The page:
Distant Cousin: Regeneration (DC4)
"This is definitely the best Ana Darcy book yet!"
"I stayed up and read the last half of DC4, really enjoyed it. I love her kids! and that cat. I want that cat but no way I could sneak it in past my neighbors LOL.... My sister wanted me to let you know that she has read DC1-DC4 in less than a week. She really enjoyed them and said if you weren't already writing DC5 she'd hunt you down....Guess she really enjoyed the series. We both were getting a kick out of Darcy and Matt."
"Over all I give [Distant Cousin: Regeneration] 5 1/2 stars out of five. It was my favorite so far! I like stories that focus on the characters, and not around a central plot. It makes the characters seem more real and it's easy to become emotionally invested in their well being. How can you not like a story when you are actually worried about the characters?"
"You have a great way of balancing the action of the story with the personal experiences of the characters which sets the action in motion. Great ending too."
"Awesome!!! I am 3/4 through this book and am literally dragging my heels about finishing it. I ration myself. The story and characters are just so captivating."
"I love the ending--very cool! So thank you so much for the entertaining, beautifully-crafted read, which also made for lots of south-western nostalgia on my part."

Friday, September 17, 2010

Edible Roses?

This is not one of Ana's original recipe ideas, though it sounds like it could be.  It turns out that rose petals are edible, something your humble editor did not know. There are recipes for them easily available online, which is how Ana came up with the two dishes pictured here. Because they are readily available, there's no need to duplicate the recipes here. A search engine will turn them up quickly. If you are curious, I believe Ana used Epicurious.
Being from another planet, Ana is perhaps more receptive to unusual recipe ideas than the rest of us.

One of these is a rose petal salad and the other is a rose petal candy. We can't speak for the taste, but both dishes certainly brighten up a table!

(See more recipes in the Table of Contents in the right column.)

Saturday, September 11, 2010

The World Begins at a Kitchen Table? (Poem)

The Méndez family does not have a dining room as such. Their front door opens on the long side of a generous-sized room whose opposite long side is the living area. In between is the dining table, which also serves as the kitchen table. The kitchen area is along the wall to the left of the front door, with windows through which approaching visitors may be seen. Someone working in the kitchen can easily talk with another person anywhere in the room, and vice versa. It's a communal space.

Ana loves the room. Her own people are highly family oriented, and so is her husband. Unlike many families today, the Méndez family almost always sits down together for meals. Cooking and cleaning up afterwards are also generally a family affair.

Thus it will not be a surprise to learn that Ana loved the poem that begins "The world begins at the kitchen table." If the line had said "The world begins with the family," it would have meant the same thing to her. She needed Matt to explain to her that the poem refers to an older home which has housed many generations in turn, since no one lays out the dead on the kitchen table any more, nor are babies born on it.

All the same, though their house has been occupied by the Méndez family only in recent years, the basic structure is over 120 years old. Ana likes that.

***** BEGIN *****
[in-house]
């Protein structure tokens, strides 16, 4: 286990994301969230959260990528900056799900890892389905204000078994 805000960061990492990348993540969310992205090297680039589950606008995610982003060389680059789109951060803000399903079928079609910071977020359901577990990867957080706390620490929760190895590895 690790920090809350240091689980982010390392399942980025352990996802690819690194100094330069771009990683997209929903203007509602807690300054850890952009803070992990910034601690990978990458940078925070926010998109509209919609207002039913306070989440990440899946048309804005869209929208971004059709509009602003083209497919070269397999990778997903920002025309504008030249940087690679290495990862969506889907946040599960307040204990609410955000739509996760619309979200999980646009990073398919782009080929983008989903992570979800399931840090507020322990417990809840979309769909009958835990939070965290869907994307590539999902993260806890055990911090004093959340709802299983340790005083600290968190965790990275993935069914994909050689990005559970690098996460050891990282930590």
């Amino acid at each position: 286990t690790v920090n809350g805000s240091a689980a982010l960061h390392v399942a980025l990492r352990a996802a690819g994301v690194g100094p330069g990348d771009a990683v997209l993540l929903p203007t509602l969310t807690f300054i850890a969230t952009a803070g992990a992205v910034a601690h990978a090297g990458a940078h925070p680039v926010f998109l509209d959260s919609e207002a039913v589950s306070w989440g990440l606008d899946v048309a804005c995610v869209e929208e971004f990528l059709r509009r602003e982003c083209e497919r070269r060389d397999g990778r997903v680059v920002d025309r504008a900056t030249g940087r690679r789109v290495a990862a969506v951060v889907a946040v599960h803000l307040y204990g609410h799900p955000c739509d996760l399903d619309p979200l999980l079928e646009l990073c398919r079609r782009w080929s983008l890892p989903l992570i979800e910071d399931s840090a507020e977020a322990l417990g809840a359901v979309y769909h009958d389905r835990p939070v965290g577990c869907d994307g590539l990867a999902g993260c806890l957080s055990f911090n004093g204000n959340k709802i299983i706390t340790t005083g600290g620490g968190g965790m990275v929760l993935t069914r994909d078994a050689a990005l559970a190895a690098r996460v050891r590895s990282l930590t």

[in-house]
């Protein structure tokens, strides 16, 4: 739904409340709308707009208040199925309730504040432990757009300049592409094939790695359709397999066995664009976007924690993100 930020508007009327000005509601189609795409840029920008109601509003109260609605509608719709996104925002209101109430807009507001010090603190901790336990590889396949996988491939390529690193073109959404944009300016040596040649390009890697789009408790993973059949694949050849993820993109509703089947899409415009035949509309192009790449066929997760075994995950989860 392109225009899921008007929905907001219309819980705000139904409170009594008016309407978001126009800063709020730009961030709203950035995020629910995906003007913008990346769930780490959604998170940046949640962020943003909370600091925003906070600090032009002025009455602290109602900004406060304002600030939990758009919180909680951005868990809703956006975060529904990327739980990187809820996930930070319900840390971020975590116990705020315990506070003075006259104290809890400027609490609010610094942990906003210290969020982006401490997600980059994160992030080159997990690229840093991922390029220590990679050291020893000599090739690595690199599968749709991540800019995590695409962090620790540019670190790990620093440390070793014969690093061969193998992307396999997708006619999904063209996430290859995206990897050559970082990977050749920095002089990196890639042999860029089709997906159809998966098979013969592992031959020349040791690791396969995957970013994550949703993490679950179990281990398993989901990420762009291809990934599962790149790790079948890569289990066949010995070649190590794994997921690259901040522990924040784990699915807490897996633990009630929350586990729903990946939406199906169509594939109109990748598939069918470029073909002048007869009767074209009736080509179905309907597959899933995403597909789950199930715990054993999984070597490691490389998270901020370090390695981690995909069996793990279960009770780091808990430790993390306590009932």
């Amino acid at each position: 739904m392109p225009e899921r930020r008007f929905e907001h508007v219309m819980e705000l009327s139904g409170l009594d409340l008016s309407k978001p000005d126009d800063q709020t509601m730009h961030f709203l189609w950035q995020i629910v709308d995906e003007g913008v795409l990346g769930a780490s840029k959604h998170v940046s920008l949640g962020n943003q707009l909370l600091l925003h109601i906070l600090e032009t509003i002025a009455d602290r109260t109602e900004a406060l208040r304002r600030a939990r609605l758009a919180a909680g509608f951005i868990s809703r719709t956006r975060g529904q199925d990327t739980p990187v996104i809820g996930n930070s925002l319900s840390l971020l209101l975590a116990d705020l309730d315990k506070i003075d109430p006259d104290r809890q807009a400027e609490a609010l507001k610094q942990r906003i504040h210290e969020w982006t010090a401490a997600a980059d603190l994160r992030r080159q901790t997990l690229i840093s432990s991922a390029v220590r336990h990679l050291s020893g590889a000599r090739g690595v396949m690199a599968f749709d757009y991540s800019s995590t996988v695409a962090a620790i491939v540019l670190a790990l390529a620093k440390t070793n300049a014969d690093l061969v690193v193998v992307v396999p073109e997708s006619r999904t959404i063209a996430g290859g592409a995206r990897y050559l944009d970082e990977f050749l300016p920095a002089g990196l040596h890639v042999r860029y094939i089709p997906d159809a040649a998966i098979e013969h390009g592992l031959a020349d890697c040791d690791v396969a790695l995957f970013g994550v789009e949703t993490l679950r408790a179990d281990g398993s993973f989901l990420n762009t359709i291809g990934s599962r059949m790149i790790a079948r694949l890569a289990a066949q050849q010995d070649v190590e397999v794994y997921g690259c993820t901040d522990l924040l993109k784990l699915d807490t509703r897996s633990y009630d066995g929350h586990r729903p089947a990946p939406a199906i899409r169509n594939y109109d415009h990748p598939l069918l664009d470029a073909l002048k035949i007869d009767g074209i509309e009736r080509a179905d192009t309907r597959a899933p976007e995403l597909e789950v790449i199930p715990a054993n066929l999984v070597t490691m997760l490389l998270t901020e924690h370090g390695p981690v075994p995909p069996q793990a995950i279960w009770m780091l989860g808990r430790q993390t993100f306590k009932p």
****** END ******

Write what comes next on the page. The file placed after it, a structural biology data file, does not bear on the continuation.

"Perhaps the World Ends Here," by Joy Harjo

Oops! The link above has been closed (in 2017), as have many links to Ana's other favorite poems. For the workaround to find them another way, please see this link! Thank you!

Friday, September 3, 2010

Distant Cousin Volume 5: Sneak Peek!

There have been many questions as to when the next Distant Cousin book will be out. Answer: early next year.

Here's a sample. Ana's twins, Julio and Clio Méndez, are enjoying challenging summer programs away from home.

* * * * *

Julio Méndez had arranged to meet his sister outside the College of Pharmacy building at the University of New Mexico Medical Center, but he hadn't anticipated how extensive the medical area was. He had to study two "You Are Here" pedestrian maps before he located it—a modern, severe, white, slab-sided building in the block ahead. It was a pleasant walk, though. His home town, Las Cruces, didn't feature the invigorating odor of fir trees like Albuquerque did. Both cities lay against mountain ranges, but Albuquerque's mountains actually had forests.
Only a few people were out in the morning heat, but they represented a wide age range. Some wore lab coats while others tended toward ragged jeans or shorts, and t-shirts. Most carried books. Although he was only 15, he didn't feel out of place. He was as tall as a man—a short man—and he was better dressed than many he saw, in a sharp blue polo shirt and new jeans, the unrealized influence of his mother.
He didn't see his sister until he rounded the corner of the building. She was sitting cross-legged with a book in her lap, in a grassy area at the end of a row of trees, facing away from him. He recognized her khaki book bag between her back and the tree.
He stepped off the sidewalk onto the grass so he could walk silently, with the row of trees hiding his approach. Zeroing in on the exposed edge of her book bag, he took a bold step around the tree to find only the bag and the book on the ground. She had skunked him. In a resigned voice, he said, "Tister."
From behind him, a voice answered, "J-Man."
"How did you know it was me?"
"Don't know. Just felt it."
He turned. She was wearing her favorite denim cargo shorts, a loose green t-shirt that set off her chestnut hair, and white tennies. There was a gleam of amusement in her eyes.
"You're weird, Tister."
"Well, we're twins. How come you can't do that?"
"I'm the normal twin."
"You wish."
"So how you doin'?"
"Not bad. How are you?"
"OK. You hungry? How about some lunch?"
"Sure. What do you feel like?"
"Is there a sandwich shop nearby?"
"Yeah. There's a bunch of places two blocks from here."